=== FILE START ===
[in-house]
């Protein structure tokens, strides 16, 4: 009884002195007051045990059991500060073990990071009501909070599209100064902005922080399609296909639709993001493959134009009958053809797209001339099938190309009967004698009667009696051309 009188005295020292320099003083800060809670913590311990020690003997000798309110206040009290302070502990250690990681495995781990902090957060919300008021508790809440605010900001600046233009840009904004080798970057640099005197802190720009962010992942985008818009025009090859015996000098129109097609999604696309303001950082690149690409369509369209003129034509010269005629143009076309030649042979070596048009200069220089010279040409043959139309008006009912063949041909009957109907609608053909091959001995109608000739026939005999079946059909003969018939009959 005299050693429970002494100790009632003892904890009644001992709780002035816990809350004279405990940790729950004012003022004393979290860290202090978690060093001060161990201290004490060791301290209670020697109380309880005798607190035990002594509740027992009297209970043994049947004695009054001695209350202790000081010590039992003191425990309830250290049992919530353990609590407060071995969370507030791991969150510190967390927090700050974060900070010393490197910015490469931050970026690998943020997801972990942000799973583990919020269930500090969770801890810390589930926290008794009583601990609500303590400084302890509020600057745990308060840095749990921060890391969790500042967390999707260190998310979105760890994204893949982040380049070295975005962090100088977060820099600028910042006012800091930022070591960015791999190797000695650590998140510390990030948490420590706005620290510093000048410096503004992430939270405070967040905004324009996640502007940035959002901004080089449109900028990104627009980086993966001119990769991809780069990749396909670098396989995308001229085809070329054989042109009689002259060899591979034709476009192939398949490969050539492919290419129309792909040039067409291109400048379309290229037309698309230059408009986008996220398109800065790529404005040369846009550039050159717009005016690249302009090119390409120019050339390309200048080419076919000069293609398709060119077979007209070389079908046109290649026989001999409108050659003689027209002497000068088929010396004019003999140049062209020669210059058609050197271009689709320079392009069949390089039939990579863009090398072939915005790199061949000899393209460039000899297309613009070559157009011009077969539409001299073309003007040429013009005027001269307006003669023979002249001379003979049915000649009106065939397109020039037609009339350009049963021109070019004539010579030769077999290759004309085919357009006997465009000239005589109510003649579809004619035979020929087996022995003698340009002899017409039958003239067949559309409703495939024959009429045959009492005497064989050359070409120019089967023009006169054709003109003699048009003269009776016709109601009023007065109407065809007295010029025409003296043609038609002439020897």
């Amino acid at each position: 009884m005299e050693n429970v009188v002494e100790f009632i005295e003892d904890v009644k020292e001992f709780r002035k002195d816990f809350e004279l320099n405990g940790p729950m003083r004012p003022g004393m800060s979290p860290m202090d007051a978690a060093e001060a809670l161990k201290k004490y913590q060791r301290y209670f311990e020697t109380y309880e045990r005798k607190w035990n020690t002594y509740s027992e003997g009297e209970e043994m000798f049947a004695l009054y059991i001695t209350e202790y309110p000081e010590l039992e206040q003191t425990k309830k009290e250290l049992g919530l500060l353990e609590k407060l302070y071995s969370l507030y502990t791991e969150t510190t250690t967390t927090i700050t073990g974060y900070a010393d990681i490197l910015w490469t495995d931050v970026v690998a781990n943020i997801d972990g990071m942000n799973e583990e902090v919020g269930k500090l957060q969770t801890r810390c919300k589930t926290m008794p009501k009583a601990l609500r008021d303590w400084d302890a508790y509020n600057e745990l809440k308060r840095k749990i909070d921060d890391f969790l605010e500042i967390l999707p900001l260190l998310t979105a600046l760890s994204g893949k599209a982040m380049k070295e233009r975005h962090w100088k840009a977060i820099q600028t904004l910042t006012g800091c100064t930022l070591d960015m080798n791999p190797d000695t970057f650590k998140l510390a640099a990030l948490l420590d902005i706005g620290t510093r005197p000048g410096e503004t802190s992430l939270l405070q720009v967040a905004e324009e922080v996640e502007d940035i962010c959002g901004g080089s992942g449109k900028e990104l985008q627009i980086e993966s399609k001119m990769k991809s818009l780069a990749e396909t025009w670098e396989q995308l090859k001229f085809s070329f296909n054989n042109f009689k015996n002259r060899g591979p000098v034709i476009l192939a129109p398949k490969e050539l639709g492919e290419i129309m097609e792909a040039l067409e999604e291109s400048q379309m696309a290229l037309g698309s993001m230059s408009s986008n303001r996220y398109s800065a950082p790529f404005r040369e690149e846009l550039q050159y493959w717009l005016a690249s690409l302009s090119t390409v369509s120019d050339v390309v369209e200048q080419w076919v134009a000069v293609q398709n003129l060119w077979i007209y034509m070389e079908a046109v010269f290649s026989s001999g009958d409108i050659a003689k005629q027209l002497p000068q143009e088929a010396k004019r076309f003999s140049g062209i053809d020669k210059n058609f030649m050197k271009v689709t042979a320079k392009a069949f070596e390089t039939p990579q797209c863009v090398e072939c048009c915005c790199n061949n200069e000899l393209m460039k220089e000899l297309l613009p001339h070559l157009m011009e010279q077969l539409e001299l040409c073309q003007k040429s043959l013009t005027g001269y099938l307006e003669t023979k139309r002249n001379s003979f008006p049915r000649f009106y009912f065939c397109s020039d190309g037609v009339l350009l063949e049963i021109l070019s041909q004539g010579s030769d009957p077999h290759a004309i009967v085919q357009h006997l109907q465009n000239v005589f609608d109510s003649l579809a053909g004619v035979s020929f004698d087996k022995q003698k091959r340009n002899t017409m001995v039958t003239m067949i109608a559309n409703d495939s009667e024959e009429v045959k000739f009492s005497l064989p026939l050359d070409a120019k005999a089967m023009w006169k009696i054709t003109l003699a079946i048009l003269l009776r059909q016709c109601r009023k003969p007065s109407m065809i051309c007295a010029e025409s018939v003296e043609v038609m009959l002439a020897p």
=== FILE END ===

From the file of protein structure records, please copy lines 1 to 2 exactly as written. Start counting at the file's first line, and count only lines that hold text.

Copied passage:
[in-house]
């Protein structure tokens, strides 16, 4: 009884002195007051045990059991500060073990990071009501909070599209100064902005922080399609296909639709993001493959134009009958053809797209001339099938190309009967004698009667009696051309 009188005295020292320099003083800060809670913590311990020690003997000798309110206040009290302070502990250690990681495995781990902090957060919300008021508790809440605010900001600046233009840009904004080798970057640099005197802190720009962010992942985008818009025009090859015996000098129109097609999604696309303001950082690149690409369509369209003129034509010269005629143009076309030649042979070596048009200069220089010279040409043959139309008006009912063949041909009957109907609608053909091959001995109608000739026939005999079946059909003969018939009959 005299050693429970002494100790009632003892904890009644001992709780002035816990809350004279405990940790729950004012003022004393979290860290202090978690060093001060161990201290004490060791301290209670020697109380309880005798607190035990002594509740027992009297209970043994049947004695009054001695209350202790000081010590039992003191425990309830250290049992919530353990609590407060071995969370507030791991969150510190967390927090700050974060900070010393490197910015490469931050970026690998943020997801972990942000799973583990919020269930500090969770801890810390589930926290008794009583601990609500303590400084302890509020600057745990308060840095749990921060890391969790500042967390999707260190998310979105760890994204893949982040380049070295975005962090100088977060820099600028910042006012800091930022070591960015791999190797000695650590998140510390990030948490420590706005620290510093000048410096503004992430939270405070967040905004324009996640502007940035959002901004080089449109900028990104627009980086993966001119990769991809780069990749396909670098396989995308001229085809070329054989042109009689002259060899591979034709476009192939398949490969050539492919290419129309792909040039067409291109400048379309290229037309698309230059408009986008996220398109800065790529404005040369846009550039050159717009005016690249302009090119390409120019050339390309200048080419076919000069293609398709060119077979007209070389079908046109290649026989001999409108050659003689027209002497000068088929010396004019003999140049062209020669210059058609050197271009689709320079392009069949390089039939990579863009090398072939915005790199061949000899393209460039000899297309613009070559157009011009077969539409001299073309003007040429013009005027001269307006003669023979002249001379003979049915000649009106065939397109020039037609009339350009049963021109070019004539010579030769077999290759004309085919357009006997465009000239005589109510003649579809004619035979020929087996022995003698340009002899017409039958003239067949559309409703495939024959009429045959009492005497064989050359070409120019089967023009006169054709003109003699048009003269009776016709109601009023007065109407065809007295010029025409003296043609038609002439020897």